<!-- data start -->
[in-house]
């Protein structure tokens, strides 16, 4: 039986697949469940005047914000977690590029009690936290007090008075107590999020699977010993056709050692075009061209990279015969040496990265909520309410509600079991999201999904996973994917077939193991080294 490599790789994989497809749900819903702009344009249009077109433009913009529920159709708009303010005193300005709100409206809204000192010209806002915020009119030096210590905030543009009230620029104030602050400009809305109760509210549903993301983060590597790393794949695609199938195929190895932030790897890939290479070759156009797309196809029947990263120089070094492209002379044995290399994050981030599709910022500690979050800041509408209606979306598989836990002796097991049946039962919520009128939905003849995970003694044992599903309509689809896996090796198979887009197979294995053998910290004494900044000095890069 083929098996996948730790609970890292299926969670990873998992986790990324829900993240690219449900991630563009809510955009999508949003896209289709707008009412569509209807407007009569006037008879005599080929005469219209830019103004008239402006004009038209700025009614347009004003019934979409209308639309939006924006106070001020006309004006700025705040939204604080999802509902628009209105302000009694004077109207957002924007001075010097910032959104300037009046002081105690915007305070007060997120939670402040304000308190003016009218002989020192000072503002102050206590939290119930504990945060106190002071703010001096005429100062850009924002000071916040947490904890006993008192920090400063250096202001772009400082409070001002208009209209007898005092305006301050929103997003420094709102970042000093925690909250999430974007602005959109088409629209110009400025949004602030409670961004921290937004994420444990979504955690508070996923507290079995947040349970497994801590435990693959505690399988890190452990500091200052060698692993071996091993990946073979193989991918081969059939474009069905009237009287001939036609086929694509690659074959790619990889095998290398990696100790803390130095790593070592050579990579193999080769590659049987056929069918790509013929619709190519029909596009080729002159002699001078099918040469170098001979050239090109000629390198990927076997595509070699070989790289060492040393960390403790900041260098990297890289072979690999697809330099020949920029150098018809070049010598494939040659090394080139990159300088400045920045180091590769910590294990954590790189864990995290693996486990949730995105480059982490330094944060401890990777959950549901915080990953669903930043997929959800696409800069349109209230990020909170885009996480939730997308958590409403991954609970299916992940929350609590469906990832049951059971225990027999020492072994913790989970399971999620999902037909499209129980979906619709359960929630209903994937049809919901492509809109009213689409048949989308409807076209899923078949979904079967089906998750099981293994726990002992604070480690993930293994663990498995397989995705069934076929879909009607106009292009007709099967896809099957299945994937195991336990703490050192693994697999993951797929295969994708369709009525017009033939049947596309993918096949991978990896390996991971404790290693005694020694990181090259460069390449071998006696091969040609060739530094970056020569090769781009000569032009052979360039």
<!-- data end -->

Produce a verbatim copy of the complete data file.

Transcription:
[in-house]
């Protein structure tokens, strides 16, 4: 039986697949469940005047914000977690590029009690936290007090008075107590999020699977010993056709050692075009061209990279015969040496990265909520309410509600079991999201999904996973994917077939193991080294 490599790789994989497809749900819903702009344009249009077109433009913009529920159709708009303010005193300005709100409206809204000192010209806002915020009119030096210590905030543009009230620029104030602050400009809305109760509210549903993301983060590597790393794949695609199938195929190895932030790897890939290479070759156009797309196809029947990263120089070094492209002379044995290399994050981030599709910022500690979050800041509408209606979306598989836990002796097991049946039962919520009128939905003849995970003694044992599903309509689809896996090796198979887009197979294995053998910290004494900044000095890069 083929098996996948730790609970890292299926969670990873998992986790990324829900993240690219449900991630563009809510955009999508949003896209289709707008009412569509209807407007009569006037008879005599080929005469219209830019103004008239402006004009038209700025009614347009004003019934979409209308639309939006924006106070001020006309004006700025705040939204604080999802509902628009209105302000009694004077109207957002924007001075010097910032959104300037009046002081105690915007305070007060997120939670402040304000308190003016009218002989020192000072503002102050206590939290119930504990945060106190002071703010001096005429100062850009924002000071916040947490904890006993008192920090400063250096202001772009400082409070001002208009209209007898005092305006301050929103997003420094709102970042000093925690909250999430974007602005959109088409629209110009400025949004602030409670961004921290937004994420444990979504955690508070996923507290079995947040349970497994801590435990693959505690399988890190452990500091200052060698692993071996091993990946073979193989991918081969059939474009069905009237009287001939036609086929694509690659074959790619990889095998290398990696100790803390130095790593070592050579990579193999080769590659049987056929069918790509013929619709190519029909596009080729002159002699001078099918040469170098001979050239090109000629390198990927076997595509070699070989790289060492040393960390403790900041260098990297890289072979690999697809330099020949920029150098018809070049010598494939040659090394080139990159300088400045920045180091590769910590294990954590790189864990995290693996486990949730995105480059982490330094944060401890990777959950549901915080990953669903930043997929959800696409800069349109209230990020909170885009996480939730997308958590409403991954609970299916992940929350609590469906990832049951059971225990027999020492072994913790989970399971999620999902037909499209129980979906619709359960929630209903994937049809919901492509809109009213689409048949989308409807076209899923078949979904079967089906998750099981293994726990002992604070480690993930293994663990498995397989995705069934076929879909009607106009292009007709099967896809099957299945994937195991336990703490050192693994697999993951797929295969994708369709009525017009033939049947596309993918096949991978990896390996991971404790290693005694020694990181090259460069390449071998006696091969040609060739530094970056020569090769781009000569032009052979360039």